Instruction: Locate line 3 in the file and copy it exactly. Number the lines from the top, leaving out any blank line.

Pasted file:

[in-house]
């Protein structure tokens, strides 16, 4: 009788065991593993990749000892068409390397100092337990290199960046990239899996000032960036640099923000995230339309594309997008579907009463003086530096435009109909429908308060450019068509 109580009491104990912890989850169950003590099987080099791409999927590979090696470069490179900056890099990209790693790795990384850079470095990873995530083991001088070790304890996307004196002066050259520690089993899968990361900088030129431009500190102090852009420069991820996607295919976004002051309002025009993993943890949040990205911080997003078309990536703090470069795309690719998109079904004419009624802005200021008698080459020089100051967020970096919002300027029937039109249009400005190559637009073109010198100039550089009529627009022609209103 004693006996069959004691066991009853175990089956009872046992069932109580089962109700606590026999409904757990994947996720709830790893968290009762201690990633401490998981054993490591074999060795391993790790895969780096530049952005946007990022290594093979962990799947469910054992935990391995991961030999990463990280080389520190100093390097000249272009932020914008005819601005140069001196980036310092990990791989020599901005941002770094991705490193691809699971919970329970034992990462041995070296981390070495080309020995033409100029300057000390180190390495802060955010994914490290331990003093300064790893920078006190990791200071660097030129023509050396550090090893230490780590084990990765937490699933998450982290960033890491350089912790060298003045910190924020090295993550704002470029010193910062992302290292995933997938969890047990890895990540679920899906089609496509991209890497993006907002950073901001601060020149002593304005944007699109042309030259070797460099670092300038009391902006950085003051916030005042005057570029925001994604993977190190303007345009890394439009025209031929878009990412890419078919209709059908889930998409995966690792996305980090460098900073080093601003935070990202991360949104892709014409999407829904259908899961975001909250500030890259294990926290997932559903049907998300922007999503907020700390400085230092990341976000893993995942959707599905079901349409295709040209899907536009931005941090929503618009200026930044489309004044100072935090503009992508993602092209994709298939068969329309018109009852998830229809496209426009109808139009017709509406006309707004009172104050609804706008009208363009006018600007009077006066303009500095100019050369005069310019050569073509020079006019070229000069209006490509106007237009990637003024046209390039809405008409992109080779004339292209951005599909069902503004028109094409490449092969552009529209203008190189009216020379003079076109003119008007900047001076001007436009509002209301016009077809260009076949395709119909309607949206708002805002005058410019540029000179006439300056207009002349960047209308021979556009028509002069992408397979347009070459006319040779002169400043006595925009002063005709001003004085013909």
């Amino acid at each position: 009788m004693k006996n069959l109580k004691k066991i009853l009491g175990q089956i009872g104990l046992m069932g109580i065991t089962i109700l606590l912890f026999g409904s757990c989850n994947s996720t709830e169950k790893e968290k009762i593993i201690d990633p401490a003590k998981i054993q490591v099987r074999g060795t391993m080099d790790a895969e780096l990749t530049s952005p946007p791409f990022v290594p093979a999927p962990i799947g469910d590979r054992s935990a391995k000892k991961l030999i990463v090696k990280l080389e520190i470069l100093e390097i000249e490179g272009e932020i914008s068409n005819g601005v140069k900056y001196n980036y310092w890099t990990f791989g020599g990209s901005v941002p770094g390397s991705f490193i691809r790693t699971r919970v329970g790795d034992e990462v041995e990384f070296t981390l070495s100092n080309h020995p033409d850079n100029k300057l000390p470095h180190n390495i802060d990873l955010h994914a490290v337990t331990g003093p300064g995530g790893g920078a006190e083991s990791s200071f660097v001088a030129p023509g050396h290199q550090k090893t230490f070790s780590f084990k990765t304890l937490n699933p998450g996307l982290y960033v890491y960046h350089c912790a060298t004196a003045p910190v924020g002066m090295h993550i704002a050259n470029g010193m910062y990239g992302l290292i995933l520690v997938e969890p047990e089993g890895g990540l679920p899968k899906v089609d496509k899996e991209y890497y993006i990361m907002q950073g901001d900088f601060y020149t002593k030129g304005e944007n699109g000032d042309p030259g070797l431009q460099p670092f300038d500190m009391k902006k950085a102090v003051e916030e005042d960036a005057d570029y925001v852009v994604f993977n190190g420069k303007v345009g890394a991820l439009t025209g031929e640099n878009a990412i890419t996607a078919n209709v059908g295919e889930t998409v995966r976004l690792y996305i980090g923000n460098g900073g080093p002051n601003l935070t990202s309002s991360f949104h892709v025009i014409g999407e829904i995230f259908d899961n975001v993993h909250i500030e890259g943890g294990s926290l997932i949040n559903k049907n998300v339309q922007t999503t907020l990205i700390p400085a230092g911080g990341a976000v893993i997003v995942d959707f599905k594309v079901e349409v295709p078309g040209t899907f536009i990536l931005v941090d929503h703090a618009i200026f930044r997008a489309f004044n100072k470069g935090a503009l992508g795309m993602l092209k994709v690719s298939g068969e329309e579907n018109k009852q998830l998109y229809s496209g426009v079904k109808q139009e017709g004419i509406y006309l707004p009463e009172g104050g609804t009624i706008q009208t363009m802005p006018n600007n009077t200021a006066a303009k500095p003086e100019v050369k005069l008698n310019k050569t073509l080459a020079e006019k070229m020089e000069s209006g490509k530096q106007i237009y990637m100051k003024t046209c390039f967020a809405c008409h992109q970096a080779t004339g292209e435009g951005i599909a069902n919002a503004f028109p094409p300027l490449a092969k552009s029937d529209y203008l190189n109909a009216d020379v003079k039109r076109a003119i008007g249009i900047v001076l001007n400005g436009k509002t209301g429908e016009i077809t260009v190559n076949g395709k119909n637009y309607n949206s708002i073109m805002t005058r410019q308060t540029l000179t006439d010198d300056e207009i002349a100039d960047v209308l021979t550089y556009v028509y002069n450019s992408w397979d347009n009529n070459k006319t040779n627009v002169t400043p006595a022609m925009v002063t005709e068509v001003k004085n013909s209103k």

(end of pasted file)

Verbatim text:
């Amino acid at each position: 009788m004693k006996n069959l109580k004691k066991i009853l009491g175990q089956i009872g104990l046992m069932g109580i065991t089962i109700l606590l912890f026999g409904s757990c989850n994947s996720t709830e169950k790893e968290k009762i593993i201690d990633p401490a003590k998981i054993q490591v099987r074999g060795t391993m080099d790790a895969e780096l990749t530049s952005p946007p791409f990022v290594p093979a999927p962990i799947g469910d590979r054992s935990a391995k000892k991961l030999i990463v090696k990280l080389e520190i470069l100093e390097i000249e490179g272009e932020i914008s068409n005819g601005v140069k900056y001196n980036y310092w890099t990990f791989g020599g990209s901005v941002p770094g390397s991705f490193i691809r790693t699971r919970v329970g790795d034992e990462v041995e990384f070296t981390l070495s100092n080309h020995p033409d850079n100029k300057l000390p470095h180190n390495i802060d990873l955010h994914a490290v337990t331990g003093p300064g995530g790893g920078a006190e083991s990791s200071f660097v001088a030129p023509g050396h290199q550090k090893t230490f070790s780590f084990k990765t304890l937490n699933p998450g996307l982290y960033v890491y960046h350089c912790a060298t004196a003045p910190v924020g002066m090295h993550i704002a050259n470029g010193m910062y990239g992302l290292i995933l520690v997938e969890p047990e089993g890895g990540l679920p899968k899906v089609d496509k899996e991209y890497y993006i990361m907002q950073g901001d900088f601060y020149t002593k030129g304005e944007n699109g000032d042309p030259g070797l431009q460099p670092f300038d500190m009391k902006k950085a102090v003051e916030e005042d960036a005057d570029y925001v852009v994604f993977n190190g420069k303007v345009g890394a991820l439009t025209g031929e640099n878009a990412i890419t996607a078919n209709v059908g295919e889930t998409v995966r976004l690792y996305i980090g923000n460098g900073g080093p002051n601003l935070t990202s309002s991360f949104h892709v025009i014409g999407e829904i995230f259908d899961n975001v993993h909250i500030e890259g943890g294990s926290l997932i949040n559903k049907n998300v339309q922007t999503t907020l990205i700390p400085a230092g911080g990341a976000v893993i997003v995942d959707f599905k594309v079901e349409v295709p078309g040209t899907f536009i990536l931005v941090d929503h703090a618009i200026f930044r997008a489309f004044n100072k470069g935090a503009l992508g795309m993602l092209k994709v690719s298939g068969e329309e579907n018109k009852q998830l998109y229809s496209g426009v079904k109808q139009e017709g004419i509406y006309l707004p009463e009172g104050g609804t009624i706008q009208t363009m802005p006018n600007n009077t200021a006066a303009k500095p003086e100019v050369k005069l008698n310019k050569t073509l080459a020079e006019k070229m020089e000069s209006g490509k530096q106007i237009y990637m100051k003024t046209c390039f967020a809405c008409h992109q970096a080779t004339g292209e435009g951005i599909a069902n919002a503004f028109p094409p300027l490449a092969k552009s029937d529209y203008l190189n109909a009216d020379v003079k039109r076109a003119i008007g249009i900047v001076l001007n400005g436009k509002t209301g429908e016009i077809t260009v190559n076949g395709k119909n637009y309607n949206s708002i073109m805002t005058r410019q308060t540029l000179t006439d010198d300056e207009i002349a100039d960047v209308l021979t550089y556009v028509y002069n450019s992408w397979d347009n009529n070459k006319t040779n627009v002169t400043p006595a022609m925009v002063t005709e068509v001003k004085n013909s209103k």